Life in Writing
Alex Van Der Haar is a pretty normal guy by most standards. He has friends, a girlfriend, a school life, along with a whole host of other things that can only be described as typical. With one notable exception: he has an imaginary friend named Frank. Frank has been around since Alex was a child. His friends and parents found it a little strange that Alex's imaginary friend was an old man, but none of them ever realized that Alex didn't make Frank up. He's just the only one who can remember him.
Set in a world where people are constantly disappearing, and nobody remembers them, Nails In The Sky addresses what happens when somebody does remember.
This story is very light on the science fiction and errs more toward the metaphysical as it questions our reality and offers theories about the strange things that happen in this life.
The writing is slightly above average. It starts out a bit slow and long-winded, but gathers steam as it moves along through the plot. The characters are interesting, and the story is very intriguing. You might have a hard time getting through the first part of the book, but I think you'll find it's worth your time.
If this book interests you, feel free to click this link to find it on Amazon
If you loved this review and want to read a few more, try a looking at some of these:
Shiva XIV By Lyra Shanti
The Deadliest Echo By Reese Hogan
Watch out for my interview with Author Duncan John Reyneke coming this Monday
This is a great book for anybody who enjoys a good spy thriller. I had the good fortune a few weeks back to be able to interview the author, Reese Hogan, so I was excited to read through it.
In Pre-World-War-Two Russia, American agent Echo Maebius deals with the consequences of his botched assassination in Moscow. Things get even more complicated when Echo’s doppelganger comes into the picture. The story alternates between the current story and flashbacks of Echo’s past, while exploring the mysteries of Russia under Stallin’s rule, and the throwing in s few sci-fi twists.
To give full disclosure, the author sent me a free copy of this book in exchange for an honest review, but I did genuinely enjoy the book. The characters are interesting and well fleshed out along with a story that flows well and is well researched.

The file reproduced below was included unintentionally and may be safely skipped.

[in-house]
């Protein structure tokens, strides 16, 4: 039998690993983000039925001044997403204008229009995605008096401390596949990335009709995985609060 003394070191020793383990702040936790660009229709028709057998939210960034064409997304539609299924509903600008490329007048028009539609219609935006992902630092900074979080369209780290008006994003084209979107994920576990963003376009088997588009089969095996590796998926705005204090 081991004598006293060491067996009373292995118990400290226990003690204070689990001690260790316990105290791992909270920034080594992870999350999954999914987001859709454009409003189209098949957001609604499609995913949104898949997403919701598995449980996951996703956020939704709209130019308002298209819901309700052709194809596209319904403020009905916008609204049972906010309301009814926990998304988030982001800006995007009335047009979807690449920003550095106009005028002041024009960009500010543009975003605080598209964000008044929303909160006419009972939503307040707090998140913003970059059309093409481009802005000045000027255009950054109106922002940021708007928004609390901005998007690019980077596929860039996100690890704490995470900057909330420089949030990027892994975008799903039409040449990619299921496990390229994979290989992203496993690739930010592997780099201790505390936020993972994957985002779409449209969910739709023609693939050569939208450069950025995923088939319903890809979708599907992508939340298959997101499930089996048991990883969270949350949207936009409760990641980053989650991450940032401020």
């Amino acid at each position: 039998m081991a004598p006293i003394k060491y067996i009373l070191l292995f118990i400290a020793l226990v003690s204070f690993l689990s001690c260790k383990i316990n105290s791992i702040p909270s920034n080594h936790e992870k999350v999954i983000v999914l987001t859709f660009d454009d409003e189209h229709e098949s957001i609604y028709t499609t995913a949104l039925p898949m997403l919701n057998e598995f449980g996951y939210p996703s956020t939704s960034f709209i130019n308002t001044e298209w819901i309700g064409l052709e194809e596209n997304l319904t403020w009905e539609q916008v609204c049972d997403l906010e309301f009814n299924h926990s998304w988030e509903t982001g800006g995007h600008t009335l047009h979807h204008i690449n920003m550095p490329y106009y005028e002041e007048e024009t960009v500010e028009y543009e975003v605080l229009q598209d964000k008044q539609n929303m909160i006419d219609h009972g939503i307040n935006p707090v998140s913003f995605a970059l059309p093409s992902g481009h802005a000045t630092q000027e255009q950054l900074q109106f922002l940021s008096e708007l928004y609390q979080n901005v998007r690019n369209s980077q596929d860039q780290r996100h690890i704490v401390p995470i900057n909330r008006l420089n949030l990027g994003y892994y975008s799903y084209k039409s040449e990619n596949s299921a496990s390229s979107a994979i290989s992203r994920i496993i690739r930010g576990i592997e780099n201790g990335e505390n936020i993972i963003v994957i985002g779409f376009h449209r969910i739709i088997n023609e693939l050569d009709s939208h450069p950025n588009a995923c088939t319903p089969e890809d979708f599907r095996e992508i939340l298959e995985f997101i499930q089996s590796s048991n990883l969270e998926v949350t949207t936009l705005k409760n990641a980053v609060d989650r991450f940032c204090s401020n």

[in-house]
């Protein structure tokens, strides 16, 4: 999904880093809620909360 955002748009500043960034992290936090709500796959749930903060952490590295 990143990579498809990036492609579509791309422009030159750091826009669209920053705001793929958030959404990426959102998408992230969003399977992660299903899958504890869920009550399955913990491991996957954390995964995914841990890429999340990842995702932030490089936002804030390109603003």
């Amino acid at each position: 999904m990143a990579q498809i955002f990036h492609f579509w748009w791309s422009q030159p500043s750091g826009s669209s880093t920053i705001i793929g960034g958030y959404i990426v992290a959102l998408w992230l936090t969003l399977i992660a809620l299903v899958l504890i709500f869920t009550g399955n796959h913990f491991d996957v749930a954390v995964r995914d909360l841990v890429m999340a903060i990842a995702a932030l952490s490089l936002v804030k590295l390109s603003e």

If you enjoy spy novels, action, sci-fi, or any combination of the three then this book is worth checking out.
If you want to read this book or find out more about this author, you can find it at these links:
Reese Hogan Website
This week for Friday book review I read through Shiva XIV by Lyra Shanti.
This book is one of the more original stories I’ve read. Set in a technologically advanced world, that is still heavily in the grasp of archaic beliefs, Shiva XIV tells the tale of Ayn, a young boy with a big destiny. Author Lyra Shanti does a fantastic job of humanizing her main character as he struggles with his identity and what others tell him should be his destiny.
Religion and technology clash heavily as the precious resource of plasma is depleted, threatening the safety of the galaxy, and Ayn is caught up in the middle. The clashing of religion, technology, and cultures so heavily evident in this novel, as well as the identity struggle faced by Ayn makes Shiva XIV easy to relate to.
The world mirrors our own just enough to be familiar but stays different enough to remain intriguing. Many of the world’s political and cultural struggles and prejudices reflect a fascinating allegory to our own current geo-political climate making the story feel especially applicable to a modern reader.
I have to admit that I did struggle to get into this book. The first chapter is a bit heavy-handed in its introduction to the religious overtones of the world and can feel a bit slow, but if you can get through the first chapter, I promise the rest of the book is worth the read.
I’m grateful that this isn’t the first book out in this series, because I will definitely be picking up the sequel.
If this review has piqued your interest, you can buy Shiva XIV at this link:
Also, look out for my author interview with Lyra Shanti coming this Monday.
Daniel M. Quilter is the author of A Soul Divided. On this blog he'll interview other authors, review books, share nerd wisdom from popular sci-fi and fantasy, and occasionally share his insights on writing. See a list of his works or see what he's working on.
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